Eastern Europe

Date of publication
Septiembre 2015

EBG Capital was appointed by the German Development Agency (GIZ) to obtain case studies from selected agricultural investment funds (predominantly private equity investors) to determine “best practice” in Responsible Investment (RI) in agriculture and the use of international RI principles and guidelines to achieve this. We requested a case study of a practical (“on-the-ground”) investment in farmland from 33 agricultural investors from around the world. Questions related to international RI principles and guidelines, due diligence, consultation with local communities, impact, and impact monitoring. Of the 33 investors contacted, 24 either declined or failed to respond to our request before the deadline of 9 November 2014.

Our eight respondents were a diverse group of investors with total assets under management (AUM) north of US$ 2bn, and covering Latin America, Africa, Asia and Central & Eastern Europe. Their case studies covered a wide range of farmland project-types from bananas and citrus fruits to tea and grains. Investment strategies varied from debt financing and prepayment/financing to investments in equity and direct acquisition of farmland assets (land, land leases and equipment). In some cases, investors selfoperated newly acquired farmland, in others they subleased the operations to a corporate entity or individually sub-leased parcels of land to local farmers.

All investors are signatories to one or more international initiatives – guidelines or principles – such as the Principles of Responsible Investment (PRI). IFC Performance Standards were frequently used as RI guidelines. However, respondents identified the challenges they face in the more practical, “on the ground” implementation of these RI guidelines. At best, these guidelines offer a checklist against which investors compare their own internal environmental, social and governance (ESG) criteria (which take into account both high standards and practical constraints).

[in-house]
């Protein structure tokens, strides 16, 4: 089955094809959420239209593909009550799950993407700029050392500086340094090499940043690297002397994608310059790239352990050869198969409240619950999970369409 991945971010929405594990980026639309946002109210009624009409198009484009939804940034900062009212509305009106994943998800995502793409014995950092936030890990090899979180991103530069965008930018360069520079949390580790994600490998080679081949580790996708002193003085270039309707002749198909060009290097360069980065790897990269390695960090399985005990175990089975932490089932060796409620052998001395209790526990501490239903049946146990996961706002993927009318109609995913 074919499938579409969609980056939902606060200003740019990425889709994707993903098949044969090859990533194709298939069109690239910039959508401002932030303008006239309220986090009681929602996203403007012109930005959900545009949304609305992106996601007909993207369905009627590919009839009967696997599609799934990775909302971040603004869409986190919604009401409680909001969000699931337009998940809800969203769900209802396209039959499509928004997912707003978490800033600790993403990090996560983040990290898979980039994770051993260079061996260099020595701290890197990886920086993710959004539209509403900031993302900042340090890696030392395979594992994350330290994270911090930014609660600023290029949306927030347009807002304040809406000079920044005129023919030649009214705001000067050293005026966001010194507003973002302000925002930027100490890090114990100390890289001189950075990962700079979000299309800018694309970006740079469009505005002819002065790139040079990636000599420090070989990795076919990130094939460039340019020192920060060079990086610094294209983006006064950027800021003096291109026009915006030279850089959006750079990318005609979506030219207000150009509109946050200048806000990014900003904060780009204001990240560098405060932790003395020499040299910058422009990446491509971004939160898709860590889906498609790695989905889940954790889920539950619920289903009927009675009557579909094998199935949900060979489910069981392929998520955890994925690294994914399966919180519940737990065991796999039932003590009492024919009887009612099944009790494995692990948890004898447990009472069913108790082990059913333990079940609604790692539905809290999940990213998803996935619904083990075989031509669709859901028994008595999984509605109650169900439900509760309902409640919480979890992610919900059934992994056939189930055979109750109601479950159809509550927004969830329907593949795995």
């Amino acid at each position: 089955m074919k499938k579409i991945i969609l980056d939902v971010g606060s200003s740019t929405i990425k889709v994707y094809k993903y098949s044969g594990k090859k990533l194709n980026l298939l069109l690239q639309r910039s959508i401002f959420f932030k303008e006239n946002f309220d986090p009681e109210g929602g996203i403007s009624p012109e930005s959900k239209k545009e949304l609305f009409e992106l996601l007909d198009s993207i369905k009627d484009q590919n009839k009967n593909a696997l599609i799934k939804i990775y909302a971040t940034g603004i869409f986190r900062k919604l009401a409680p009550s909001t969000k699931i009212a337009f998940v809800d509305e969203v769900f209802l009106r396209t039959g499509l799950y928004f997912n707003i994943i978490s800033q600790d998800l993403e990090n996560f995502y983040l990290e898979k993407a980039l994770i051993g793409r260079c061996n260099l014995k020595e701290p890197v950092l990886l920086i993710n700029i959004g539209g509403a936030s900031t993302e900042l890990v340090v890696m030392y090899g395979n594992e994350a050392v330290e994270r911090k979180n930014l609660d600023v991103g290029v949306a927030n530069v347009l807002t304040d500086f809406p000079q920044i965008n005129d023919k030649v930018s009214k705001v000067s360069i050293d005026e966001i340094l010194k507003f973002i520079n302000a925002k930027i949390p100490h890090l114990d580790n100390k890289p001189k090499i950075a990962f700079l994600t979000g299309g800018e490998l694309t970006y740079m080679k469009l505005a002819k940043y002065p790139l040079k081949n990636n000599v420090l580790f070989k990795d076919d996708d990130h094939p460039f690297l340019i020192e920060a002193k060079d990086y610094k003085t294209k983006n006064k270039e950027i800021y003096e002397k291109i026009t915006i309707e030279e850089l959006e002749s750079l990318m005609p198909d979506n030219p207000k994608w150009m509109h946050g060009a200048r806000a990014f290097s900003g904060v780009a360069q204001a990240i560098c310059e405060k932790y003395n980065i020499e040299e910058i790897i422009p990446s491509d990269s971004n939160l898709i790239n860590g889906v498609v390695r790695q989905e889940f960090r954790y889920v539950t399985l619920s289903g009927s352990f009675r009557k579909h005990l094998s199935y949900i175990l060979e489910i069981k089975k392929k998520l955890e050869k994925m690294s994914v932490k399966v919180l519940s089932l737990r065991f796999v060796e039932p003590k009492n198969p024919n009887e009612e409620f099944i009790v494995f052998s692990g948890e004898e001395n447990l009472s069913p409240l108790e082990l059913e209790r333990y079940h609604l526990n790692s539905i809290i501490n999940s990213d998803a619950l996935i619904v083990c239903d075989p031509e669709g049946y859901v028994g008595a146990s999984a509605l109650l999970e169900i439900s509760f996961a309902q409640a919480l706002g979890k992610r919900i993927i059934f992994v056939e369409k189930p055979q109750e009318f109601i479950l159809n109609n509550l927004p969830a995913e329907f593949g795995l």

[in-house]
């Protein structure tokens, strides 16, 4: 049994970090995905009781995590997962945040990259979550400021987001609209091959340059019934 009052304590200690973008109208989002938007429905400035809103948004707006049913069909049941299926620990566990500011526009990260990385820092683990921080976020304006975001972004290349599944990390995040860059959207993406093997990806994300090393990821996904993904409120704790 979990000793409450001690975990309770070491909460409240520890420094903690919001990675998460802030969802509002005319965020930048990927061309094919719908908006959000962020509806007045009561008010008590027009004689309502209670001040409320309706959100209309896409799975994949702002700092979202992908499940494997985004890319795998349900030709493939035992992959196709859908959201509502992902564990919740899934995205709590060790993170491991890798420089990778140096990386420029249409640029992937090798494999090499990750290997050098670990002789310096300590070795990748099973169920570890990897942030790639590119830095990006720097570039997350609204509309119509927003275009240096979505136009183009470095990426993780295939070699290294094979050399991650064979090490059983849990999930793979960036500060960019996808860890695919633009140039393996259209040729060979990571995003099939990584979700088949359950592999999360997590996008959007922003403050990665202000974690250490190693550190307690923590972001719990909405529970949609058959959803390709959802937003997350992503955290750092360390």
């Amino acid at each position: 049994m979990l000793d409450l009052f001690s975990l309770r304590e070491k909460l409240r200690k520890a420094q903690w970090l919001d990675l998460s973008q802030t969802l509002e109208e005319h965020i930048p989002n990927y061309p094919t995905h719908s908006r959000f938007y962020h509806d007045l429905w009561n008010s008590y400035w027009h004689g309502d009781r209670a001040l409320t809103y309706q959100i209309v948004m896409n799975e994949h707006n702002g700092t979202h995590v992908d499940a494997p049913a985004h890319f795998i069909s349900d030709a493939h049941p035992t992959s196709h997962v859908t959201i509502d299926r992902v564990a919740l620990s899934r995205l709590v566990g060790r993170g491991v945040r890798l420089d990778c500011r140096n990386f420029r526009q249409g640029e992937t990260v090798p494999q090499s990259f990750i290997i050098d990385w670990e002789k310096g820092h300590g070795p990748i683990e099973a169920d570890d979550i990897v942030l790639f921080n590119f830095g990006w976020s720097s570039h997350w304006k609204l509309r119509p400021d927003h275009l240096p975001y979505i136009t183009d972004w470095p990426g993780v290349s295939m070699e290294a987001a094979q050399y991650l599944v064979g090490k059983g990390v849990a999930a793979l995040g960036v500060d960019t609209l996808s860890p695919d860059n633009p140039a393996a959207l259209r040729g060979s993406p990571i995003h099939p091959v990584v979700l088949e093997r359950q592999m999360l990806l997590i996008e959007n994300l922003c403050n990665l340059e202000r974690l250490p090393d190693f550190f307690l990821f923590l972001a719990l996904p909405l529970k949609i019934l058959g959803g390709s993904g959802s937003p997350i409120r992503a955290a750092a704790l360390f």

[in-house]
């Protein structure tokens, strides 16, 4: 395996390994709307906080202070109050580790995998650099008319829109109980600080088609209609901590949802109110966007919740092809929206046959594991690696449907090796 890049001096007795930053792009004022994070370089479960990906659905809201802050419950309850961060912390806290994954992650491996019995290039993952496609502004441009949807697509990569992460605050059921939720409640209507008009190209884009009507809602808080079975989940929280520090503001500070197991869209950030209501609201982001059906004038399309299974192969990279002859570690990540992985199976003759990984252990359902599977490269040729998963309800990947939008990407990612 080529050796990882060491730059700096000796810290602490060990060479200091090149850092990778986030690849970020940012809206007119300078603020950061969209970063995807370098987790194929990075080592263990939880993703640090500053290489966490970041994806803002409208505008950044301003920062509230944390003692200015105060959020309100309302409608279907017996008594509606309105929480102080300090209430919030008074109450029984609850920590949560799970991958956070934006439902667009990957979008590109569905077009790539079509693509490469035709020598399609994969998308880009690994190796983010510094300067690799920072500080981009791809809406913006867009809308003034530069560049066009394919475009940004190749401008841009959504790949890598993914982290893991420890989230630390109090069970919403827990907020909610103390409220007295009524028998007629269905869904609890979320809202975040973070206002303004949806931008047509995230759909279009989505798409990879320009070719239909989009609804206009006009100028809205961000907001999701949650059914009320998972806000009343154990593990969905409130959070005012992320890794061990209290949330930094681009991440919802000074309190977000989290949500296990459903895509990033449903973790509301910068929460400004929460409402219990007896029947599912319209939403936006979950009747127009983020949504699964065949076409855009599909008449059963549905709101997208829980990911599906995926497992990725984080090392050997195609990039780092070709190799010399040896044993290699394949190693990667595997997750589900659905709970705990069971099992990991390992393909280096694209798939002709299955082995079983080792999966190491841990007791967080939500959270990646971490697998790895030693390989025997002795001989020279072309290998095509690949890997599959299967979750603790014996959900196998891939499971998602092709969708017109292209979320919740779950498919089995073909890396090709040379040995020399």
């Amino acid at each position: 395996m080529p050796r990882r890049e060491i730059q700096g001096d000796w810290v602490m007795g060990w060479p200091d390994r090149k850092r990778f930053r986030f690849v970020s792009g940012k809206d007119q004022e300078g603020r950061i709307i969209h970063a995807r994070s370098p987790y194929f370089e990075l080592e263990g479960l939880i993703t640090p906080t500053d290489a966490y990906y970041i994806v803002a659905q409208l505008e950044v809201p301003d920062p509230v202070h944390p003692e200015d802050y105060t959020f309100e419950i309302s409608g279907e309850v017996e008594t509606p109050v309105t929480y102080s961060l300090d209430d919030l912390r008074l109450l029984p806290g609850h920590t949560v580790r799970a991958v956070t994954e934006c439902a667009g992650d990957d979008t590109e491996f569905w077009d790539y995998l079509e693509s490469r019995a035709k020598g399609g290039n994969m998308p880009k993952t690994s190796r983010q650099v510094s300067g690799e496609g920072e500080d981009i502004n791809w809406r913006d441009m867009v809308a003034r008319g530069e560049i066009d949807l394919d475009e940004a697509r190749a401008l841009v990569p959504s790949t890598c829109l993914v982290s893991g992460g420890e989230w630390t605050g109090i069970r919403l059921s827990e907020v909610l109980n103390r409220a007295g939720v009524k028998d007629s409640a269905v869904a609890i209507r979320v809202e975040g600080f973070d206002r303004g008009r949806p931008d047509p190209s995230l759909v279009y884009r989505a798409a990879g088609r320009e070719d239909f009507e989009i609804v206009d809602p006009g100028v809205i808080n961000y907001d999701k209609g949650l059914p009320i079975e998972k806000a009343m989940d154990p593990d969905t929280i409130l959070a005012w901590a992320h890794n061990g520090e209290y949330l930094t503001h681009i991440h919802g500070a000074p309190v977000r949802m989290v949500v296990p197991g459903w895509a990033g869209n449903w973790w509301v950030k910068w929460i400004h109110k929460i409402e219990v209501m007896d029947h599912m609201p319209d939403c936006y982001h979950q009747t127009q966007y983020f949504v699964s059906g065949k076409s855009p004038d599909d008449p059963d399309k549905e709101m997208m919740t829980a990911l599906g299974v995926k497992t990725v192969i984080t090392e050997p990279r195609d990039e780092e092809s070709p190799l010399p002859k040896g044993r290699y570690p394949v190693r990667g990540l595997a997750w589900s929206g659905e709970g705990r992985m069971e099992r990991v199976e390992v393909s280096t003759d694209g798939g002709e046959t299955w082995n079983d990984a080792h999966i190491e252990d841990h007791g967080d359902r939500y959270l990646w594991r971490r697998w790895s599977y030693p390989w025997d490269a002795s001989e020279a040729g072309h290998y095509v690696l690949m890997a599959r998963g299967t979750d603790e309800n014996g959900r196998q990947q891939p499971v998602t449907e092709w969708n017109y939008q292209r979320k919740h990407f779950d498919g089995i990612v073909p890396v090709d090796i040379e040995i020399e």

Our report finds that all investors in agriculture are concerned with securing adequate, reliable and defensible land tenure. This forms the primary focus of their preinvestment due diligence and ongoing investment monitoring. Securing “free, prior and informed consent” (FPIC) seems to be a challenging part of the investment process and only a few respondents have conducted a structured FPIC process. The agriculture investors in this survey tend to acquire existing farmland operations – with many processes in place – rather than greenfield projects. This makes sense from a risk management point-of-view and helps to ensure compliance with RI guidelines. 

In terms of social impacts, these vary across the specific projects and investor ‘ESG Commitment.’ The reporting of social impacts tends to be identified as either improved livelihoods or improved community development. The measurement and reporting of social impact varies across investors and is difficult to assess.

Overall, the case studies provide exceptional detail into best practices in RI in Agriculture that can and should be emulated across the sector. In addition, this review identifies opportunities for improved RI practices ‘on the ground’ (e.g. a framework on what guides to be used under which conditions or have a more flexible version of the IFC Performance Standards for smaller scale projects). The study also identified areas for additional research such as investor mapping based on the Land Matrix database or broaden the survey by including feedback from local stakeholders (360 degrees feedback).

Date of publication
Junio 2013
Geographical focus

The transition economies of Central and
Eastern Europe, through the reform process of
decentralization, are now seeking the devolution of fiscal